Updated: Mar 23
Over the last one or two decades, Higher Education has focused on driving the Australian Government Education Investment in them, to merely reach higher and higher financial goals. Selling more and more degrees to more and more students with increasing percentages coming from Asia. Seemingly short of all regional Education goals, bar the financial outcomes.
The big question to ask, was that the goal of Higher Education? To increase the number of degrees for the emerging student placement market (potentially lowering the bar of ‘a degree value’) whilst at the same time, missing completely, the capacity to deliver skilled and job ready people to the consumer market (aka Business) of those degrees. The capability for students to be employed as valued, rightfully, justifiably employable - Future proofing for the business employers.
We are potentially striving towards the highest educated dole queues the world has seen.
Just to be clear, the Higher Education goal no longer seems clear. The 'Raison D'etre’ is in doubt. Why? I see so much discussed out-side of the hallowed halls of our Universities. Business serving that marketplace discussing what HE needs in the context of learning, skills and learning outcomes. How students can take advantage of the new services and solutions – if perhaps, HE was to look forward, rather than wistfully over its collective shoulder.
However, seeing very little if anything from Higher Education themselves, offering insight and thought leadership for businesses (future employers), software companies, technologists and researchers to ensure they can design a solution to meet HE future Education service needs.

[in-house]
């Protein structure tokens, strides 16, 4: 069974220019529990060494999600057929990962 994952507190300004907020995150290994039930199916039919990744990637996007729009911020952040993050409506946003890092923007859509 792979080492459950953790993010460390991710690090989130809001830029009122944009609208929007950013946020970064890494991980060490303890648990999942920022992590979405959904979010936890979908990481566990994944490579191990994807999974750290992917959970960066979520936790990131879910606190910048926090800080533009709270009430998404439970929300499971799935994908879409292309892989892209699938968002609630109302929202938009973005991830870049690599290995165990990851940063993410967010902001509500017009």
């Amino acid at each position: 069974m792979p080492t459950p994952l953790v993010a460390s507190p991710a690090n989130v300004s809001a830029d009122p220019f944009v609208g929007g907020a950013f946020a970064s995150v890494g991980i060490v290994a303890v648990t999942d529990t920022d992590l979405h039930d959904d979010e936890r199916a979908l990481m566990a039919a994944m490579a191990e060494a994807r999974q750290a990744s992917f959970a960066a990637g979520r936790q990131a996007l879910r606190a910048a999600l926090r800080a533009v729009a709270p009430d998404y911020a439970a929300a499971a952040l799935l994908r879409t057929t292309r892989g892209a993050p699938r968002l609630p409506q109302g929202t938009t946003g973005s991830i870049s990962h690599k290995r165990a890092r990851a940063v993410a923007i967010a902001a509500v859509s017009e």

Is this perhaps the key reason Higher Education have been hit so hard by the current crisis, an overwhelming reliance on being fed by Overseas students, underpinned by a lack of capacity and vision for future requirements. A total lack of readiness to deliver Education content on-line. We should all expect more from our Higher Education, not least, Higher Education from themselves.
Business (the ultimate consumers of University output) world-wide has a current challenge – the chasm between the skills they have now, and the skills they will need for a successful future. Where will HE fall into line, to support and drive closure on the gap we all see in the market? Shouldn’t this be the clear goal?
It would appear and totally happy to be proven wrong – that Higher Education in Australia and NZ over those last two decades, has been simply as deliverer of other countries Goals and Plans – China for one.
One wonders if Higher Education is lost in the vision of the Tom Sharpe hilarious novel & series ‘Porterhouse Blue’ – A vision of comfortable halls, with elegant top tables, and fine dining for the hierarchy of the University.
(Porterhouse Blue is a novel written by Tom Sharpe, first published in 1974. A satirical look at Cambridge life and the struggle between tradition and reform, Porterhouse Blue tells the story of Skullion, the Head Porter of Porterhouse, a fictional college of Cambridge University).
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